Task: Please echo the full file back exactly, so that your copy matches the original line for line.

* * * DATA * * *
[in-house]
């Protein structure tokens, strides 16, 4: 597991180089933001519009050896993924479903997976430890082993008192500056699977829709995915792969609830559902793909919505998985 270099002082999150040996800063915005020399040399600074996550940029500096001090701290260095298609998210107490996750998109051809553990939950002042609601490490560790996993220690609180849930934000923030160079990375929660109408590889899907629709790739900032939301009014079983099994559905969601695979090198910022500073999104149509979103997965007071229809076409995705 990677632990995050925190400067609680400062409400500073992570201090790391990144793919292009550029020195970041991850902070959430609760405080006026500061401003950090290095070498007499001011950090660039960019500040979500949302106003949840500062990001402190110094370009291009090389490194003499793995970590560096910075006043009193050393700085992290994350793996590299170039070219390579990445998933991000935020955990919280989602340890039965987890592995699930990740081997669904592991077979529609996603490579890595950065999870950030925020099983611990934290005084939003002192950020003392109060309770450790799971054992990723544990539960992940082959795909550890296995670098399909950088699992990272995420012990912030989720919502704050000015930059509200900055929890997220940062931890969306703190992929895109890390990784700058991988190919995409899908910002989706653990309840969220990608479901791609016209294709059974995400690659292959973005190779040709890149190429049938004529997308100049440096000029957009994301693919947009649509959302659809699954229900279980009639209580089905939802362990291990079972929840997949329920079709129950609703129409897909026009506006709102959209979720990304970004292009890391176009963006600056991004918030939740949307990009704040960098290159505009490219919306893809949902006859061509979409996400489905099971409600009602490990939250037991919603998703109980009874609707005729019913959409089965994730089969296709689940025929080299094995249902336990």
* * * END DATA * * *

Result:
[in-house]
């Protein structure tokens, strides 16, 4: 597991180089933001519009050896993924479903997976430890082993008192500056699977829709995915792969609830559902793909919505998985 270099002082999150040996800063915005020399040399600074996550940029500096001090701290260095298609998210107490996750998109051809553990939950002042609601490490560790996993220690609180849930934000923030160079990375929660109408590889899907629709790739900032939301009014079983099994559905969601695979090198910022500073999104149509979103997965007071229809076409995705 990677632990995050925190400067609680400062409400500073992570201090790391990144793919292009550029020195970041991850902070959430609760405080006026500061401003950090290095070498007499001011950090660039960019500040979500949302106003949840500062990001402190110094370009291009090389490194003499793995970590560096910075006043009193050393700085992290994350793996590299170039070219390579990445998933991000935020955990919280989602340890039965987890592995699930990740081997669904592991077979529609996603490579890595950065999870950030925020099983611990934290005084939003002192950020003392109060309770450790799971054992990723544990539960992940082959795909550890296995670098399909950088699992990272995420012990912030989720919502704050000015930059509200900055929890997220940062931890969306703190992929895109890390990784700058991988190919995409899908910002989706653990309840969220990608479901791609016209294709059974995400690659292959973005190779040709890149190429049938004529997308100049440096000029957009994301693919947009649509959302659809699954229900279980009639209580089905939802362990291990079972929840997949329920079709129950609703129409897909026009506006709102959209979720990304970004292009890391176009963006600056991004918030939740949307990009704040960098290159505009490219919306893809949902006859061509979409996400489905099971409600009602490990939250037991919603998703109980009874609707005729019913959409089965994730089969296709689940025929080299094995249902336990």